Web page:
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Lead Story - Gator Boys A Tv Hit Or A Scam?

Paul Bedard (left) and Jimmy Riffle, are The fearless 'Gator Boys', who have astounded the world with feats of raw courage while capturing alligators in Florida. Photo courtesy Animal Planet


Fred was tired of begging in wealthy Fort Lauderdale.
He lay down at dusk at the edge of a canal feeling alone and
safe. Suddenly a 12-foot alligator charged him at30
miles an hour. It grabbed his head and dragged him
into the water, twisting and turning until he drowned.
Then it stored him in an under-water cave to eat later.
No one would ever know of Fred’s fate, he was just
a homeless man who ‘moved away’ from Florida….

By Ron Laytner
Copyright 2012
Edit International

FLORIDA EVERGLADES - The Gator Boys came along just in time.

Fatal alligator attacks have been growing in Florida. Over the years at least twenty people have been horribly killed. Who knows how many more deaths were never reported?

News reports have been chilling: The dismembered body of a 28 year old University student was found in a canal near Fort Lauderdale. She was attacked while jogging near the canal bank and dragged into the water.

Security police at a casino chased two men at night spotted breaking into parked cars. One was captured. The other disappeared into a pond. His headless body was found next day.

A young woman snorkeling in a pond was dragged underwater and disappeared. Another woman, dangling her feet in the water, was carried off.

Florida residents are warned not to swim in heavily vegetated areas, feed wildlife or walk pets near the water, especially between dusk and dawn when alligators are more active.

There are 1.25 million alligators in Florida and 16 million people. Once alligators were hunted to make purses from their hides and heads. For many years they were a protected species. But now protection is off and they are becoming a problem

Alligators are moving into built up areas, jumping into private swimming pools, entering houses, moving into lakes, ponds and canals and terrifying golfers.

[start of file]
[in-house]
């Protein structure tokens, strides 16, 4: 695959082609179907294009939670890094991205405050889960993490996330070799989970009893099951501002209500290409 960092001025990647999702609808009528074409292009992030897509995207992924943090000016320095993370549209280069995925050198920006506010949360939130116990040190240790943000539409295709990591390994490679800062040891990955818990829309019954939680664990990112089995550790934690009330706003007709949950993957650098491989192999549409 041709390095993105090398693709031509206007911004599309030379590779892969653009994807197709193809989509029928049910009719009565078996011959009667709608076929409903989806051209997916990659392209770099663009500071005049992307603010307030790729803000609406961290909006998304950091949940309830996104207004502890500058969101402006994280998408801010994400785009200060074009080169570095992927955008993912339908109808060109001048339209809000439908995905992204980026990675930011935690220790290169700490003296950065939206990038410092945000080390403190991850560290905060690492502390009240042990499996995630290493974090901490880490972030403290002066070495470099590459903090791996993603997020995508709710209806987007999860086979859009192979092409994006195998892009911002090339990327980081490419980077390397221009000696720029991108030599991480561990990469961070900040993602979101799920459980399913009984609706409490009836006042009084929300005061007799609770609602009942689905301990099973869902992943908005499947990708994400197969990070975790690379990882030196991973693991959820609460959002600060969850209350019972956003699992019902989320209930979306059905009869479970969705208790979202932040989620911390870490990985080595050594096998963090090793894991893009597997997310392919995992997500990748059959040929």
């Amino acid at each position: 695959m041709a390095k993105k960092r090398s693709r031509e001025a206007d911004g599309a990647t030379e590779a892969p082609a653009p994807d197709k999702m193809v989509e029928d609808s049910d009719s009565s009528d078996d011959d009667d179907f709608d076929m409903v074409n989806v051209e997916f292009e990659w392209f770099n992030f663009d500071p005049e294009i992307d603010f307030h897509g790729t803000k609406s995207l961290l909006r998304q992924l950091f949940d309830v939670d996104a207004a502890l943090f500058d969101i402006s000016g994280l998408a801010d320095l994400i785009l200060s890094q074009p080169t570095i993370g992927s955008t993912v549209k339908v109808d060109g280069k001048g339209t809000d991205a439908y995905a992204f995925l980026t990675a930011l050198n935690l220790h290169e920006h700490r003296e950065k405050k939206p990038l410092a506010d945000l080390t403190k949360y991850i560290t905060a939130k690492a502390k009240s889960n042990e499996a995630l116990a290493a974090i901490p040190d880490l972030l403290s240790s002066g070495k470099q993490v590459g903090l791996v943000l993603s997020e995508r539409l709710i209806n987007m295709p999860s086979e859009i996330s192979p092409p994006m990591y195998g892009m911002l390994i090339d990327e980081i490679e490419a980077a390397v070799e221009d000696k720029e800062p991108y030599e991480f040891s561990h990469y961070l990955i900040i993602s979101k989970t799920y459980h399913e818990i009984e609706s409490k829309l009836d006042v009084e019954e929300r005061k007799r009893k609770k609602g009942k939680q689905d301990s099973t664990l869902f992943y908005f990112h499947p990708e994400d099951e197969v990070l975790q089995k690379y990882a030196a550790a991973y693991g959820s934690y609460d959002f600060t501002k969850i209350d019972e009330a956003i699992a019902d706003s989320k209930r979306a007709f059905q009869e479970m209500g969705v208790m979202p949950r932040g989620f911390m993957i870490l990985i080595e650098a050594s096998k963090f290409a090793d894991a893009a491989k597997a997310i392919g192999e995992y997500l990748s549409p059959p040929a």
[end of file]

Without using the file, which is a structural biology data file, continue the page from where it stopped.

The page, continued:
The State of Florida calls these events (almost 600 a year) alligator nuisance calls and sends out 36 licensed hunters who capture the reptiles.

But everything changed when the Gator Boys arrived.

They were amazing! Paul Bredard and Jimmy Riffle were capturing alligators like no one has ever done before.

They’d jump into murky water, (the kind alligators like) dive down, find the horrible creature, jump on its back, wrestle it to the surface and carry or drag it onto the shore. Then they’d deposit it carefully onto their waiting truck.

Throughout this drama the Gator Boys managed to avoid the 80 odd razor sharp teeth of the wild reptiles.

They were a conservationist's dream.

They didn’t injure the alligators or kill them as did the licensed hunters. They returned them unharmed to the Everglades and set them free.

They were so good that the Animal Planet network heard of them and signed the Gator Boys as they had become known to a series of weekly television episodes to run all over the world, including Norway.

The ‘Gator Boys’ TV show became very popular running on Sunday nights. Bedard and Riffle were on their way to fame and fortune.

But then something bad happened.

Riffle and Bedard told a Florida wildlife officer they were using a captive alligator they owned for ‘reenacting’ segments of the Gator Boy show.

Now Florida wild life authorities are questioning and investigating. Are the wild alligators they capture – really wild? Are the Gator Boys using their own pacified and trained alligators?

If they are doesn’t this present a dangerous problem to watchers of the show?